Marlin Out For Rest Of Season

Sterling Marlin, who led the NASCAR Winston Cup Series points standings for the majority of the season, will miss the rest of the year because of a fractured vertebra in his neck.

Marlin suffered a non-displaced fracture of the No. 2 cervical vertebra as a result of his accident at Kansas Speedway last Sunday, when the nose of his No. 40 Coors Light Dodge hit the wall hard coming out of Turn 2.

Neurosurgeon Dr. Jerry Petty and spinal injury specialist Dr. Dom Coric of the Carolina Neurological and Spinal Injury Clinic are treating Marlin. Both doctors are the attending physicians.

“It is unfortunate that Sterling has to end his season early due to his injury,” team owner Chip Ganassi said. “Sterling has dominated the championship points race and we were looking forward to helping him win his first NASCAR Winston Cup title. We are expecting Sterling to make a full recovery and be ready to go for the title chase again in 2003.”

Jamie McMurray will drive the No. 40 Dodge for the remainder of the season. McMurray, currently a Busch Series regular, was recently hired to drive a third car for Chip Ganassi Racing next season.

McMurray will complete his stint in the No. 27 Brewco Motorsports Chevy in the Busch Series, with only one conflicting weekend. The Busch Series is in Memphis the weekend of Oct. 19, while the Winston Cup Series is in Martinsville, Va. A different driver will be behind the wheel for Ganassi at Martinsville.

McMurray will make his Winston Cup debut this weekend in the EA Sports 500 at Talladega Superspeedway.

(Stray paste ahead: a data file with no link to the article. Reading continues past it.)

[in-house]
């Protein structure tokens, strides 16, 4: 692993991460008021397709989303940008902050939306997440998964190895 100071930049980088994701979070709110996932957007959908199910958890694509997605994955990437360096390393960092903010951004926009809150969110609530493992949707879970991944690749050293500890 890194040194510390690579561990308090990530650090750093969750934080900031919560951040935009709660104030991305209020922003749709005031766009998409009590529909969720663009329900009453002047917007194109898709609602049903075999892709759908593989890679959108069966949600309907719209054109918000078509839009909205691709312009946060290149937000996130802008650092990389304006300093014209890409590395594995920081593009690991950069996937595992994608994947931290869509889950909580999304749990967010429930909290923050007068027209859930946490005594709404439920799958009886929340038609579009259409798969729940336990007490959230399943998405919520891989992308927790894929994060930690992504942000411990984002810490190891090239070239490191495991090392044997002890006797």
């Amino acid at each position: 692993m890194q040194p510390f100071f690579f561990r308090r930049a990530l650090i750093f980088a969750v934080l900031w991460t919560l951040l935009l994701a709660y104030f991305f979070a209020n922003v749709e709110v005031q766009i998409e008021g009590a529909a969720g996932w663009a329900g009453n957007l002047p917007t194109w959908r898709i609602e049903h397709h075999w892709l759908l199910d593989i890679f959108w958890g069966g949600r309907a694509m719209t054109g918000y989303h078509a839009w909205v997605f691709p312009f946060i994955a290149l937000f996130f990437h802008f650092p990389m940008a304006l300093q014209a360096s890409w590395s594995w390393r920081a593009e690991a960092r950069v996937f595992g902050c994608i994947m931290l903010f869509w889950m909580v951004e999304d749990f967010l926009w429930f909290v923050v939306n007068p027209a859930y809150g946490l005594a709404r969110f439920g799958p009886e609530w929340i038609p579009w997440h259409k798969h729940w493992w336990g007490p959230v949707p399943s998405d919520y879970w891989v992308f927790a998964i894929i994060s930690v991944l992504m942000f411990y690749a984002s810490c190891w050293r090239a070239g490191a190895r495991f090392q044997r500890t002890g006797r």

The news is particularly distressing for Marlin, who, with seven races remaining, is 121 points behind rookie Jimmie Johnson, the leader in the Winston Cup standings. Marlin took the points lead after the second race of the season and held it until three weeks ago.

Marlin was searching for his first Winston Cup championship since becoming a regular in the series in 1987. He posted two victories this season, but none since Darlington in March.

Marlin also suffered a hard accident at Richmond in early September.

“I think it probably hit harder than Richmond, but it probably pulled some soreness out,” Marlin said after exiting the infield care center at Kansas on Sunday. “I’m not near as sore now as I was at the start of the race.”

The problem apparently wasn’t as noticeable on Sunday, but got progressively worse during the early part of this week.

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